Elliott Price is an aquatic ecologist with an interest in exploring the impacts of stressors on the structure and dynamics of food webs using stable isotope and genetic biomarkers. As part of the ARISE team, Elliott is working towards his PhD looking at how contemporary climate change is affecting mesozooplankton assemblages, primarily copepods, in the Arctic Ocean, and the consequences this may have across the food web.
Project title: The impact of climate change on Arctic food webs: a molecular approach.
Supervisors: Dr Rachel Jeffreys and Dr Claire Mahaffey (University of Liverpool), Dr Rowena Stern (SAHFOS), Dr Claudia Castellani (PML)
The central hypothesis of this PhD project is that environmental change has significantly altered the size structure and feeding habits of Arctic zooplankton over the past decade. This hypothesis will be tested by using time-series (2008 to present) zooplankton samples from the northern most route of the Continuous Plankton Recorder (CPR) from Tromsø to Svalbard).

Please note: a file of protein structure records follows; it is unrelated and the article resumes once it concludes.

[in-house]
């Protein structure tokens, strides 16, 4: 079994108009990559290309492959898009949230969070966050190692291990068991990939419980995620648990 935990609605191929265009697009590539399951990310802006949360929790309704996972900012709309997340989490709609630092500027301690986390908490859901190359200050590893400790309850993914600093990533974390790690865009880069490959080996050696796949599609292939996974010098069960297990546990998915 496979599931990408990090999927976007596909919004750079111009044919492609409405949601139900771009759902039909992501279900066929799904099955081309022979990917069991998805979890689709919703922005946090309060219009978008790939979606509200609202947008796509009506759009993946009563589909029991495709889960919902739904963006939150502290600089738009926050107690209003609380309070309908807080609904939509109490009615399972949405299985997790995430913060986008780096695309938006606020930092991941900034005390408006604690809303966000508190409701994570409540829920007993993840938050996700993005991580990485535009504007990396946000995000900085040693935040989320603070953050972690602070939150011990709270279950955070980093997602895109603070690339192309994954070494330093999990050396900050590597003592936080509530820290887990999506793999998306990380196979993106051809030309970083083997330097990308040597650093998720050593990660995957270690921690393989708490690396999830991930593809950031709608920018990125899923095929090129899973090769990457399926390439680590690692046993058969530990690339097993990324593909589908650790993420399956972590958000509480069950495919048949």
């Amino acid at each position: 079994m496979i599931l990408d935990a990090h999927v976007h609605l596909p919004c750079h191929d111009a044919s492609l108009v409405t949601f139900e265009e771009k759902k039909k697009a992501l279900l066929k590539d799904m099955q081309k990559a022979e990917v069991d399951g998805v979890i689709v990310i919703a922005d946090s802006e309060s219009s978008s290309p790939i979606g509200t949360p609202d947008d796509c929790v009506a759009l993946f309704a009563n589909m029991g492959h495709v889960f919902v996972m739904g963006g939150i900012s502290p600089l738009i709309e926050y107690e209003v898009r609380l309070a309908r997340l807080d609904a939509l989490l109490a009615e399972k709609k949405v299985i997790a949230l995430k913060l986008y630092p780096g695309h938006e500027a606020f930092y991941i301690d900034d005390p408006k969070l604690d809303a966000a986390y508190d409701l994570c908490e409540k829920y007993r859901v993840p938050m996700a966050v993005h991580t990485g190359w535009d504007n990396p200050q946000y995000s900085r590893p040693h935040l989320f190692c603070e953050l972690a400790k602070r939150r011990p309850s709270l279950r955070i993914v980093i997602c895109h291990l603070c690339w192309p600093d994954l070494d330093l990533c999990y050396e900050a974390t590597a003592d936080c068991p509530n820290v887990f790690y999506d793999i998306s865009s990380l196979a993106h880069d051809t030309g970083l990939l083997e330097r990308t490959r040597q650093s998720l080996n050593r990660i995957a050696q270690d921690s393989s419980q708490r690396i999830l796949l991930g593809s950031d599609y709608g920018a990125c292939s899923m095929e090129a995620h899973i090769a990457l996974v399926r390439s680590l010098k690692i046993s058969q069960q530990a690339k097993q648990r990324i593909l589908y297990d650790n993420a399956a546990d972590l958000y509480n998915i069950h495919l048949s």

A novel dual biomarker approach will be used to determine if the food source of Arctic zooplankton has changed and if their trophic position has changed over the past decade. Molecular analysis of gut contents will be carried out to determine prey composition of zooplankton, whilst compound-specific 15N-amino acids in zooplankton will be used to estimate trophic position. This will be complimented by analysis of zooplankton species composition and abundance. Zooplankton data sets will be compared to variations in phytoplankton biomass, productivity and sea ice from remote sensing datasets giving insight into how Arctic zooplankton communities are affected by environmental change.